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SANTA MONICA, Calif.-Fremont General Corp. is moving closer to its goal of writing workers compensation insurance nationwide with its $365 million purchase of Industrial Indemnity Holdings Inc.
The deal also moves Xerox Corp., the current owner of Industrial Indemnity, closer to its goal of exiting the insurance and financial services business.
The transaction comes several months after a proposed $2.7 billion deal for Xerox to sell all of its insurance interests to Kohlberg Kravis Roberts & Co. fell through.
Instead, Xerox is now selling the individual units of its insurance holding company Talegen Holdings Inc. The sale of Industrial Indemnity is expected to be followed by the sale of two remaining Talegen units by years-end.
In addition to the cash payment of $365 million, which will be paid by subsidiary Fremont Indemnity Co., Fremont will pay off about $79 million of Industrial Indemnity's debt.
The main benefit of the purchase is that it adds greater geographical diversification to Fremont, said James E. Little, president and chief executive officer of Fremont Compensation Insurance Group, the holding company for Fremont General's workers comp insurers.
"It furthers our strategy of national expansion," he said.
Fremont traditionally focused on writing workers comp insurance in California. But it began to diversify in February 1995, with the purchase of Chicago-based Casualty Insurance Co., which writes business throughout the Midwest.
The purchase of Industrial Indemnity will bring to Fremont new workers comp business from most Western states, including Alaska, as well as additional business in California, Mr. Little said.
The California offices of Fremont and Industrial Indemnity will likely be merged, he said.
The geographic diversification drive will continue through new Fremont offices recently opened in New York, Massachusetts and New Jersey. New offices are expected to be opened in the Southeast later this year, Mr. Little said.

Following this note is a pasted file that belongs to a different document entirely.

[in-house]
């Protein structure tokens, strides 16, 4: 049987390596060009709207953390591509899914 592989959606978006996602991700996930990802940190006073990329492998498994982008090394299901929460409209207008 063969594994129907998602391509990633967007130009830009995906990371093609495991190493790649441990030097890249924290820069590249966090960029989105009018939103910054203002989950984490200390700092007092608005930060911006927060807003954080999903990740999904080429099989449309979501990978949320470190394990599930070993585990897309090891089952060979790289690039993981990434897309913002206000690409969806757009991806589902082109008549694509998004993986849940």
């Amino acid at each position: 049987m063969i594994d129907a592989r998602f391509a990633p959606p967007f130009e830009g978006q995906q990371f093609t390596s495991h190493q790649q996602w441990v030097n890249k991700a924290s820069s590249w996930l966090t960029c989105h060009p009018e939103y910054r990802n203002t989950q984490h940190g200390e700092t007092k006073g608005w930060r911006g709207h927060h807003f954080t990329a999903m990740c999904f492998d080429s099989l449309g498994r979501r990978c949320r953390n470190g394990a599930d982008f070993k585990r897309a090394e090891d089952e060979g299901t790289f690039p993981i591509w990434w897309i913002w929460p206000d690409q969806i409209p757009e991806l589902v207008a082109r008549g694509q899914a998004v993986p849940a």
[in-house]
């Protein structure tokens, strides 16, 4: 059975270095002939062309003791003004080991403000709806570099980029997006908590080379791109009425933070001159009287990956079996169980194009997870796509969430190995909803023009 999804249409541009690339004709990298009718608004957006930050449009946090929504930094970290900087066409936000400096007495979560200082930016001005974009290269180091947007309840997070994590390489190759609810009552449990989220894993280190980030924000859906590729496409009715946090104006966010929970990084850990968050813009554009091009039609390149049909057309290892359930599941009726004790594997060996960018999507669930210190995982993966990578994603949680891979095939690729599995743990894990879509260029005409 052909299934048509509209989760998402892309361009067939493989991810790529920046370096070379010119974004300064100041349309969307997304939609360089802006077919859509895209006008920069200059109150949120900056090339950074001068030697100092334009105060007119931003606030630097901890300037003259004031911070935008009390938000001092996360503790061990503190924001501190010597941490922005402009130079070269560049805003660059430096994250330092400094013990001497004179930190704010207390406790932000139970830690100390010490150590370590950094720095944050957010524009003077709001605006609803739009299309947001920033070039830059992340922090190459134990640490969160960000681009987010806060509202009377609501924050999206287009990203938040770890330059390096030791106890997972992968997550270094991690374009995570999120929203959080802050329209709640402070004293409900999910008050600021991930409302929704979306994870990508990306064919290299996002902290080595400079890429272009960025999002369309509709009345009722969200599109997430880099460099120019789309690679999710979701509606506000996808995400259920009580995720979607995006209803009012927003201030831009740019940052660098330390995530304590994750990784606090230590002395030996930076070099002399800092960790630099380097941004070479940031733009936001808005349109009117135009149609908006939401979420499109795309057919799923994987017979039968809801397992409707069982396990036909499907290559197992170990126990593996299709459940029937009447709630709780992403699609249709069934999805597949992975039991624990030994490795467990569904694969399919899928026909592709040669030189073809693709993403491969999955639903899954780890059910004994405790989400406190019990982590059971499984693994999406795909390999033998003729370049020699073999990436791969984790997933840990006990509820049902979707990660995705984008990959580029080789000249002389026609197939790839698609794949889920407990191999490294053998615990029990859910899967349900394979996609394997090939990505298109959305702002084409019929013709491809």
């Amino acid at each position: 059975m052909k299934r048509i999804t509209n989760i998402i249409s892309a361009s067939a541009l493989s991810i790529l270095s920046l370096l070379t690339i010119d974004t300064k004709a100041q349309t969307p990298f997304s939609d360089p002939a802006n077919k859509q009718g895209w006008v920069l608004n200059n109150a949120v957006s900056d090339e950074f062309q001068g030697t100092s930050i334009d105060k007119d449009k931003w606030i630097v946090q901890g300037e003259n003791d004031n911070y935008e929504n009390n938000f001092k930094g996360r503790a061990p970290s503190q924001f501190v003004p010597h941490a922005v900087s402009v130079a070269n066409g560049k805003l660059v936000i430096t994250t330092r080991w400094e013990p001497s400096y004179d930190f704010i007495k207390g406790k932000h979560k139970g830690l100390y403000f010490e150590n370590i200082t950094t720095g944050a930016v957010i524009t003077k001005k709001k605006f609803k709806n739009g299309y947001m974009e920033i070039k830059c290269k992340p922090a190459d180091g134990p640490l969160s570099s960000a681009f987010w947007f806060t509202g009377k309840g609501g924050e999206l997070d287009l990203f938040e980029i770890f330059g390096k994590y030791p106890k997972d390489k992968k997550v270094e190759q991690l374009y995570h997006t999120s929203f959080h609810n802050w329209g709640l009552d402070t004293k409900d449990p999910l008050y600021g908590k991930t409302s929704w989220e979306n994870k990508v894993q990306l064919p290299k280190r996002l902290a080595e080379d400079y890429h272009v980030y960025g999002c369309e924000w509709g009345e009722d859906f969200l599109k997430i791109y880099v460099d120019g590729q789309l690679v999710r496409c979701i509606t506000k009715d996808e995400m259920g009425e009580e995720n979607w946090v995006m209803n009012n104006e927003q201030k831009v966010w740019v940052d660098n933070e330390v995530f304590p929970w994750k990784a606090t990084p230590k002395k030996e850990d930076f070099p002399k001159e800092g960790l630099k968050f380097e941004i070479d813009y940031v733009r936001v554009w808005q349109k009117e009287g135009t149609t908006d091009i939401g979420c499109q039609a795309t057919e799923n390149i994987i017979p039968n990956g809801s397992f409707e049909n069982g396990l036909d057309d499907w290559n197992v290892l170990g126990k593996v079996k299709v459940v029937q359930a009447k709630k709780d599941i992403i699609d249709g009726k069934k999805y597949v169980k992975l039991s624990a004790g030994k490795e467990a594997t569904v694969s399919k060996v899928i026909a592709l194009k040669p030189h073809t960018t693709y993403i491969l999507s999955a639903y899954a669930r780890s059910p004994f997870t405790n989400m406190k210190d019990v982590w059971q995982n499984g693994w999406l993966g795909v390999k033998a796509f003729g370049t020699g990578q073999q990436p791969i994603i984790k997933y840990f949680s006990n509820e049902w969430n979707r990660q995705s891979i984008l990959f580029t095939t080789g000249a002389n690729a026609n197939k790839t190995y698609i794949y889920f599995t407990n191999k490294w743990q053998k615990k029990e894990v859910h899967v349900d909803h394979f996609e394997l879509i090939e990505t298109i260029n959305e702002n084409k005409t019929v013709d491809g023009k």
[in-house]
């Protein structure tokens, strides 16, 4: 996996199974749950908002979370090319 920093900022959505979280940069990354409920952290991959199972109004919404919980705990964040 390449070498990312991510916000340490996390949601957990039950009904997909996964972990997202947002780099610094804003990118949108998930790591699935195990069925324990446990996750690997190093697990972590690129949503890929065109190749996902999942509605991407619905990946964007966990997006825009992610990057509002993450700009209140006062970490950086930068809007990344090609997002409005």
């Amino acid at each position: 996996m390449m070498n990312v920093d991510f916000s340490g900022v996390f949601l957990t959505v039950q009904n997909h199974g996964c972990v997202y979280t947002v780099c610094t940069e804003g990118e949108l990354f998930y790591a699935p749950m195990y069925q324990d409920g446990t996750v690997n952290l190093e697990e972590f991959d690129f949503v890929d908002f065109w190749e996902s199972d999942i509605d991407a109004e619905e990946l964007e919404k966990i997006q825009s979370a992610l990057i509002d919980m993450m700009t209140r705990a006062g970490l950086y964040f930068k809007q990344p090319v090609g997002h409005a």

In addition to widening Fremont's geographic scope, Industrial Indemnity has substantial reserves, he said.
"Unlike many comp companies, it has $1.2 billion in cash that comes in the form of loss reserves, and as comp is driven by investment earnings that is very attractive," Mr. Little said.
The purchase will also boost Fremont's revenues. In 1996, Industrial Indemnity had gross revenues of about $325 million while Fremont's were $795 million.
Fremont's earned premiums last year totaled $487 million, more than 90% of which were attributable to workers comp.
Rating agencies and analysts welcomed the purchase.
"The key thing for us is that
Fremont has improved its spread of risk and (Industrial Indemnity) fits into its game plan," which is to be a national workers compensation insurer, according to Matthew Coyle, associate director at Standard & Poor's Corp. in New York.
The only hurdle Fremont will have to overcome is the integration of Industrial Indemnity, Mr. Coyle said.
"They did very well with the integration of Casualty, and that has been a boost to earnings," he added.
But the proximity of the two deals may make it harder for Fremont to quickly integrate Industrial Indemnity, said Eric Simpson, senior vp at A.M. Best Co. of Oldwick, N.J. Best placed its A-rating of Fremont under review following the announcement of the deal.
Nevertheless, the geographic diversification that Industrial Indemnity brings to Fremont will strengthen the insurer, he agreed.
"It will stretch the management in the near term, but in the long term it is a well-thought-out transaction," Mr. Simpson said.
Additionally, Industrial Indemnity is a well-structured company that has made significant investments in innovative new technology, said Russell R. Miller, chairman of Russell Miller Inc., a San Francisco investment company that specializes in the insurance industry.
"It does not look like a traditional workers comp insurer that just moves along putting one foot in front of the other," he said.
Xerox's sale of Industrial Indemnity follows the $421 million sale of other reinsurance units including Constitution Reinsurance Corp. to EXOR America Inc. in 1995 (BI, Dec. 26. 1994).
Xerox had agreed to sell the remaining Talegen units to KKR in January 1996 (BI, Jan. 22, 1996). But in September, KKR pulled out (BI, Sept. 16, 1996).
After the KKR deal collapsed, Xerox returned to selling Talegen in pieces and in January 1997 it agreed to sell Coregis, a professional liability insurer in Chicago, to GE Capital Corp. for $450 million.
With the sale of Industrial Indemnity, Xerox now has two other Talegen insurance units left for sale: Crum & Forster Holdings Inc. and Westchester Specialty Group Inc. Both units are expected to be sold by the end of 1997, a Xerox spokesman said.